Our friend Bob Sawyer, Pixels and Code, has a great question for discussion. How do you offer to help without offending?
I came across a web site last night that is in dire need of help. This is a landscape supply company. The site was built in 2002. Aside from being poorly coded (the owner even apologizes on the home page to users who experience “text overlapping some images” – they’ve tried to fix the problem but failed, apparently) – the site loads slowly, breaks in some browsers, etc. The order form does not work, and they send users off-site to calculate their own shipping before returning to complete the order process. Lastly, the site is not optimized for search engines.
I could go on. There are problems aplenty and they’re all relevant to the success of the company’s web presence. My wife and I are actually planning to order from them, but we’re going to have to call and place the order over the phone because their web-based order system is so buggy.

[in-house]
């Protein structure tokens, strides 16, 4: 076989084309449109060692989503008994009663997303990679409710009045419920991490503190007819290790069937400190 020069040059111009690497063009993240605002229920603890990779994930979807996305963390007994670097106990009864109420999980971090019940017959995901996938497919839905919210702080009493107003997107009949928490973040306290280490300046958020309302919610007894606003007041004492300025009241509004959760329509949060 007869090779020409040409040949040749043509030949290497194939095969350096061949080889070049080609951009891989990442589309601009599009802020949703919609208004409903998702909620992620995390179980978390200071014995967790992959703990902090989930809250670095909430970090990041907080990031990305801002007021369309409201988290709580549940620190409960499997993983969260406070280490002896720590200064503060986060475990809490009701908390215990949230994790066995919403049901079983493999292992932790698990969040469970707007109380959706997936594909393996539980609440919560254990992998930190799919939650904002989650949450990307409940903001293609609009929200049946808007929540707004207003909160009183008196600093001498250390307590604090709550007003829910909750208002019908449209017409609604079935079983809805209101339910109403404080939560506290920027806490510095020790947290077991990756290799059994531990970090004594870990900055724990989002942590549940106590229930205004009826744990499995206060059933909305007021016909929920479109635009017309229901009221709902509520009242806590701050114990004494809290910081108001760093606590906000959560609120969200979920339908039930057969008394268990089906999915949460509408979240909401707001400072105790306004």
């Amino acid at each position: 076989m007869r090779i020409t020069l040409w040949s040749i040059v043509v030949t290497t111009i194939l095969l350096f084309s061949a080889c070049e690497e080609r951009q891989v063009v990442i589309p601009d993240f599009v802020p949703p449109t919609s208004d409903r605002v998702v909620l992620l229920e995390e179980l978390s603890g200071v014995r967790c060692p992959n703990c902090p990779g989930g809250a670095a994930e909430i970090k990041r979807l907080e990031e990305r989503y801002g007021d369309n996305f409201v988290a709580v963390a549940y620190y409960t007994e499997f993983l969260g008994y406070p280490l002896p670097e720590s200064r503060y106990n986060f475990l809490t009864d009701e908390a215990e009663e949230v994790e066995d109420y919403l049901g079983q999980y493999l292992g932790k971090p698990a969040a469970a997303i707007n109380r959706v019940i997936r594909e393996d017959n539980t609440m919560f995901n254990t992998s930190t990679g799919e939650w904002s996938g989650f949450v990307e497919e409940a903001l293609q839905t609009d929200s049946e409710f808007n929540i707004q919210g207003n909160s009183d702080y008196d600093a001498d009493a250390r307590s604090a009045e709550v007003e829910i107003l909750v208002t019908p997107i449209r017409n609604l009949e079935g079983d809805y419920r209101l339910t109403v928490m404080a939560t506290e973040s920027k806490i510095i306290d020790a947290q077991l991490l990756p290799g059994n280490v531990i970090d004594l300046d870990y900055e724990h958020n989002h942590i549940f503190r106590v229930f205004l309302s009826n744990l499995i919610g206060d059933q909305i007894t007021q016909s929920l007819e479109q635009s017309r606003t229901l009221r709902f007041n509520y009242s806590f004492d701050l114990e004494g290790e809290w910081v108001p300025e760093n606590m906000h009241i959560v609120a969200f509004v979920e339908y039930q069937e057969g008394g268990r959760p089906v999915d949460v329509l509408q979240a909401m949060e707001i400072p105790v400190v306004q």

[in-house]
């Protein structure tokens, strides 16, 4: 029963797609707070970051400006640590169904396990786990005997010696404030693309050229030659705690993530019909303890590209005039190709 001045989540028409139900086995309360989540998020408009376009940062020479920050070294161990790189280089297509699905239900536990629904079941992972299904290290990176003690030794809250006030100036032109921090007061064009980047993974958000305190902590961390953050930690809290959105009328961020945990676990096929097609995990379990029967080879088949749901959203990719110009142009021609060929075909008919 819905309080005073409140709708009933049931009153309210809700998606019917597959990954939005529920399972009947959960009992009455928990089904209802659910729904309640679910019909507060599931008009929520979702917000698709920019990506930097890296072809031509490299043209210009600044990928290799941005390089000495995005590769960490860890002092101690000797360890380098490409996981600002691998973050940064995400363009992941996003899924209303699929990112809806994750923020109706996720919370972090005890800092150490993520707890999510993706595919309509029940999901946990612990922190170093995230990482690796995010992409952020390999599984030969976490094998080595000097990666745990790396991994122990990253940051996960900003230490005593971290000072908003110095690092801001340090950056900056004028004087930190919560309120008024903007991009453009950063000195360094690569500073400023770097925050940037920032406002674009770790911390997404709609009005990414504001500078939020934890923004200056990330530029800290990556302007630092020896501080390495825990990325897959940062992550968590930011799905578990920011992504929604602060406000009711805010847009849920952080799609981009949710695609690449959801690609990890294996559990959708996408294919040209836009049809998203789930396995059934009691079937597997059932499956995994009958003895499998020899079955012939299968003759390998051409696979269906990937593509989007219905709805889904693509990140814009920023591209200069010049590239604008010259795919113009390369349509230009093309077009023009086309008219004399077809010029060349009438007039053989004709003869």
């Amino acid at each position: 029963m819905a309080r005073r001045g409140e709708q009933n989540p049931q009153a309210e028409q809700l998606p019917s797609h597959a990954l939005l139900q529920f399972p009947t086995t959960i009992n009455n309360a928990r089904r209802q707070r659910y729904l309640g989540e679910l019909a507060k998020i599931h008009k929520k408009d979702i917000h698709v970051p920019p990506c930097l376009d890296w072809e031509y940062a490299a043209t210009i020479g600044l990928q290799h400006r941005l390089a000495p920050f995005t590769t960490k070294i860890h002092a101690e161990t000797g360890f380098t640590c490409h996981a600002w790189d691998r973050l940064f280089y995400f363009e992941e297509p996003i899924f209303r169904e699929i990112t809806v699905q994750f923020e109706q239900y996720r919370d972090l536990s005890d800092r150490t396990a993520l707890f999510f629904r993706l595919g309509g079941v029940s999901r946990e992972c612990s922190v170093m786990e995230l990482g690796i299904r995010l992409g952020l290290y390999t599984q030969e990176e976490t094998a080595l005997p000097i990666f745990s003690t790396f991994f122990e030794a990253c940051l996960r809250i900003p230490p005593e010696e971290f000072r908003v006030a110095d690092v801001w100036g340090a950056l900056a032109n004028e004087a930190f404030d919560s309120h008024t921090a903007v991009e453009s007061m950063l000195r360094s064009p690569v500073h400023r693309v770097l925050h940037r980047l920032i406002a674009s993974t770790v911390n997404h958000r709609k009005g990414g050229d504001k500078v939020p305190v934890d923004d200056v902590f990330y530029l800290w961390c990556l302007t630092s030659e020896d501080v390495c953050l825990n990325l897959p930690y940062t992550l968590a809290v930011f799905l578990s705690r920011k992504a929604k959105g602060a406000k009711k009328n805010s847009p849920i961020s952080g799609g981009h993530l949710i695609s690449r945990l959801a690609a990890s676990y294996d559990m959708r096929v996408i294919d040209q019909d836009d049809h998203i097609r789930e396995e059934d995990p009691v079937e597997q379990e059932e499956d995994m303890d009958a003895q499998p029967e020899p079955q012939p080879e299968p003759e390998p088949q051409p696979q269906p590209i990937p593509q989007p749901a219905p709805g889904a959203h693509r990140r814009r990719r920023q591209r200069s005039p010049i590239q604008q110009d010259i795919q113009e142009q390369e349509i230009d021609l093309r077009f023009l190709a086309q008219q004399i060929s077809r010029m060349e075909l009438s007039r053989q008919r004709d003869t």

So my question is, how do I approach the owner in such a way that I offer my help in fixing his site, without offending him? If you had a web site that you built from scratch yourself, and someone approached you saying, “you know, you’ve done an OK job here, but it could work so much better, and I can do that for you?” would you be offended?
Now, obviously, I’m not going to call him and say, “Dude, your web site stinks!” But would even the idea that someone called and said, “I’d like to help you improve your web site” and followed with the laundry list of things that could be improved upon make you more or less interested in taking the caller up on their offer?
Thanks for the assist!
How would you start that discussion? What would you ask, and what would you say?
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Becky started Small Biz Survival in 2006 to share rural business and community building stories and ideas with other small town business people. She and her husband have a small cattle ranch and are lifelong entrepreneurs. Becky is an international speaker on small business and rural topics.